T.I. 2015




It wasn’t really a surprise to Hip Hop heads across the country when T.I. and Lil Flip began their very public war of words this past summer. After all, in the last couple of years, the genre has seen a never ending parade of battles. It was only a matter of time before the fertile Hip Hop breeding grounds of the New South followed suit.
However, there are some subtle differences concerning the Lil’ Flip/T.I. beef. For instance, there wasn’t any nasty crew fallout or misappropriation of dollars to spark the drama. In fact, both parties have bright, moneymaking
plentiful and there is enough opportunity for everyone to get their fair share, squabbling over something as trivial as a title is a waste of time.

“It’s so competitive now that MCs try to claim the crown right away,” explains DMC, one third of pioneering rap group Run DMC. “But you gotta really evaluate the conditions under which you are gonna crown yourself king.” Certainly, Hip Hop has long had an infatuation with holding down the throne. DMC’s group proclaimed two titles of exaltation: Kings of Rock and the Kings from Queens. Biggie was labeled King of New York by The Source only to see Nas and Jay Z fight for the title years after his death. Ice Cube once commanded the country to bow down and kiss the pinky ring of his West Coast domination. There are the Underground Kings (a.k.a. UGK), Slick Rick the Ruler, The Fresh Prince, Compton’s King Tee and Lil’ Kim, the Queen Bee.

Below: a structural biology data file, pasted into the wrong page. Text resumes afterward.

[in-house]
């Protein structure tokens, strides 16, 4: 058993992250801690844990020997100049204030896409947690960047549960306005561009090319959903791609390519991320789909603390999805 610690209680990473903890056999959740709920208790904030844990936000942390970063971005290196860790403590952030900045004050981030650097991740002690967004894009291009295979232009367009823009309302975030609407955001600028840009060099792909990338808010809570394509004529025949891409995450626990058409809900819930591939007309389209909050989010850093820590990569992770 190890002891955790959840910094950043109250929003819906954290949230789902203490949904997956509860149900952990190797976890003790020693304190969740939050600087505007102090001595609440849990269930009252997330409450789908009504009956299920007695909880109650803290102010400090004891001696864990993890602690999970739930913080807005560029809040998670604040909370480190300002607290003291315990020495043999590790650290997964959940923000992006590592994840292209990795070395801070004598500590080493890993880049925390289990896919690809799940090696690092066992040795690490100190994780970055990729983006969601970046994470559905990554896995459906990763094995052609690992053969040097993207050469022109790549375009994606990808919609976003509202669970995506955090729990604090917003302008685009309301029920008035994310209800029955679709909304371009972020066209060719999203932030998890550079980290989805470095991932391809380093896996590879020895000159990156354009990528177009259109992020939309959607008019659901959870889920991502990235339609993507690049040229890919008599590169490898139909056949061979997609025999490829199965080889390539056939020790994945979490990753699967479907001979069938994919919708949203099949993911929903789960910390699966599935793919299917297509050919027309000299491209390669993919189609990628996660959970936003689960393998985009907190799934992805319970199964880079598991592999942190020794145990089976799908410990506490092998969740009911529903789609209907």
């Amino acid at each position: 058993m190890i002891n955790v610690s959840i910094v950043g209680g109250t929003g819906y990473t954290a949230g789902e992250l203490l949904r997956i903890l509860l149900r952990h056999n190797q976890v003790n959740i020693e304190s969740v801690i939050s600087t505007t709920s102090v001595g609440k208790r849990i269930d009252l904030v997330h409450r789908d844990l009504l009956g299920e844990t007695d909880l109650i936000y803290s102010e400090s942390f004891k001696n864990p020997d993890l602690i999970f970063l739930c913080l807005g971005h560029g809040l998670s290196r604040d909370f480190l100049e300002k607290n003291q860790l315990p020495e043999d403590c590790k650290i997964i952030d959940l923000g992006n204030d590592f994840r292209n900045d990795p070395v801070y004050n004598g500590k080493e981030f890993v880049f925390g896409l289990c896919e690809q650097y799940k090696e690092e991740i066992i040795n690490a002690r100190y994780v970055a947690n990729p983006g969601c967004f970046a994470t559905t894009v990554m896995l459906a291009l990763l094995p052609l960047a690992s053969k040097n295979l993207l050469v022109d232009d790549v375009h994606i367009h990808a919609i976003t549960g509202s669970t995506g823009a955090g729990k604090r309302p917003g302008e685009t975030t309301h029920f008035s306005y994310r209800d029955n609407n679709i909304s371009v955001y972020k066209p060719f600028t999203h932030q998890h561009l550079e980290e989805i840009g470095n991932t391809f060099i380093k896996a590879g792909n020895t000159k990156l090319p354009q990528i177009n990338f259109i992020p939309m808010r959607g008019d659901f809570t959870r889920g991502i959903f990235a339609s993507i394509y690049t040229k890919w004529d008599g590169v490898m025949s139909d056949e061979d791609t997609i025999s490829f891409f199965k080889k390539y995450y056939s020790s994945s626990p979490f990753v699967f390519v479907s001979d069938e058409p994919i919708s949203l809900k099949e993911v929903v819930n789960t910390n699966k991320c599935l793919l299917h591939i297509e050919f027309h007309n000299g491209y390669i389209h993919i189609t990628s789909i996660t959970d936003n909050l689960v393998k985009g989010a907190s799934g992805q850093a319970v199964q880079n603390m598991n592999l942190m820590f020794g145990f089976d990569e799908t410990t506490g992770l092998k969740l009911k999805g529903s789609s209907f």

But nowadays, Corporate America has invaded Hip Hop, turning these frivolous boasts and self proclamations into something more akin to rivalry annihilation. The business of rap caters to the Top Dog the one celebrated rapper who matters. But before you can be King of the Hill, you must first claim your empire.

futures. However, the major difference in this vocal rumble is the substantial moniker for which they are fighting: King of the South.

Initially, it was deemed presumptuous for two relative newcomers to struggle over such a weighty title. Although both had quickly garnered a fair amount of success, neither had moved a staggering amount of units. Even with nearly nine million records sold, Ludacris hasn’t called for the crown. Such an esteemed designation would be more appropriately reserved for Houston legend Scarface or Miami bass innovator Luke.

So why then would two well known and respected MCs make such a lofty claim? In today’s world of rap, where sneaker endorsements, label deals and TV commercials.

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